2009 Annual Science Report
Montana State University Reporting | JUL 2008 – AUG 2009
Computational Chemical Modeling the Link Between Structure and Reactivity of Iron-Sulfur Motifs
Traditionally, the iron-sulfur mineral catalysis, iron-sulfur enzyme catalysis, and biomimetic thrust areas of ABRC have their own unique ways to probe the structure/function relationships at the surface defect sites, at the enzymatic active sites, or at the interface of biomacromolecular and iron-sulfur particle layers, respectively. Computation chemistry can provide a cohesive link among these thrust areas through bridging the enzymatic/mineral catalysis and molecular structure/chemical reactivity via fundamental physico-chemical properties at the molecule level.
A main focus of this thrust was the development a new generation of coordination chemical models for catalytic sites of iron-sulfur minerals, mineral surfaces, and particles. We consider the surface defects of minerals, the perturbed surface structure of iron-sulfur particles embedded in an organic matrix, and the active sites of metalloenzymes as coordination compounds with localized electronic and geometric structures that are being greatly modified by the mineral, organic, and protein environment. This hypothesis allows us to break away from the traditional periodic boundary conditions-based modeling strategies. Using the molecular orbital-based, localized electronic structure description we can employ a large set of theoretical methods that have already been validated for numerous systems. An essential stepping-stone for this work was to utilize virtual chemical models of the FeFe-hydrogenase active site. We have found that protein environment via the orientation of the coordinated amino acid residues can control the cluster’s electron density and thus affecting the cluster electronic and magnetic properties. These protein/cluster interactions also influence the catalytic pathways and rates as key factors in small molecule activation chemistry. A parallel computational work utilizing a multi-edge X-ray absorption spectrochemical library of biomimetic compounds provided the definition of the most reasonable level of theory for molecular size Fe-S motifs.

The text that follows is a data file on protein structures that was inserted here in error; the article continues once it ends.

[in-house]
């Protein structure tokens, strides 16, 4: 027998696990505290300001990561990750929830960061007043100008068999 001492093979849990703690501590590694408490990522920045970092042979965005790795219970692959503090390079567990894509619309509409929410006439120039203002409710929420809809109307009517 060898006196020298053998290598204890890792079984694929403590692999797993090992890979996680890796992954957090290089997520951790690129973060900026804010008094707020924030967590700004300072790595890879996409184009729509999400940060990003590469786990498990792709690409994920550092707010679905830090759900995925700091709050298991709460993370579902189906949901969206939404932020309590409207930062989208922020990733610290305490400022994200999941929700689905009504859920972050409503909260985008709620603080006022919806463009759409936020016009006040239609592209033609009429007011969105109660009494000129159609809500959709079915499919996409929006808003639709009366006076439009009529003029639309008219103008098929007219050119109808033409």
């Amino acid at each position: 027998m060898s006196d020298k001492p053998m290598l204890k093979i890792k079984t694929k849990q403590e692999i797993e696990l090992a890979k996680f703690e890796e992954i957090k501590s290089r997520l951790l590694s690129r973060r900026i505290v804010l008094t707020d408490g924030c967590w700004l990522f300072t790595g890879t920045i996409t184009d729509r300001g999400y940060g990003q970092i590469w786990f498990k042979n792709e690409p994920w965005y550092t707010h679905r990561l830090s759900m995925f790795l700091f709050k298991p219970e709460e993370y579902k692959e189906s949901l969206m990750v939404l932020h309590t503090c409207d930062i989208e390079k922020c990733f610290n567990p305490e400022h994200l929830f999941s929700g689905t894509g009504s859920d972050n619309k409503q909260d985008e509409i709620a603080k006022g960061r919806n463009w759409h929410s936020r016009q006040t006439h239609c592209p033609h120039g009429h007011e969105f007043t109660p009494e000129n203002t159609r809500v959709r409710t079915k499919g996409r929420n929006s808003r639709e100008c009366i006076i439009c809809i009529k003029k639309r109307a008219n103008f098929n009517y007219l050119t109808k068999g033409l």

Using the above insights, we created coordination chemistry-based models for the bulk pyrite and the  surface of pyrite. We hypothesize that the bulk environment, similarly to protein environment can be considered as electronic and geometric perturbations to a defect site. By gradually expanding the bulk environment around a central 'active site’ moiety of pyrite, we defined three layers of interactions of the immediately covalently bound 'ligands’ (1st layer), the electrostatic polarizing layer (2nd later), and the terminating bulk with steric constraints (3rd layer) (Figure 1A). By performing a  cut to this bulk pyrite model, we can obtain two virtual chemical model of the surface with either S or Fe/S termination as demonstrated in Figure 1B. With the development of these models we are now poised for mapping the potential energy surface of small molecule activation, condensation, and substitution reactions that are relevant to the formation of the building blocks of life.
PROJECT INVESTIGATORS:Robert Szilagyi
PROJECT MEMBERS:Alexios Grigoropoulos
RELATED OBJECTIVES:Objective 3.1
Sources of prebiotic materials and catalysts
Origins and evolution of functional biomolecules
Origins of energy transduction
Origins of cellularity and protobiological systems
Biosignatures to be sought in Solar System materials
Biosignatures to be sought in nearby planetary systems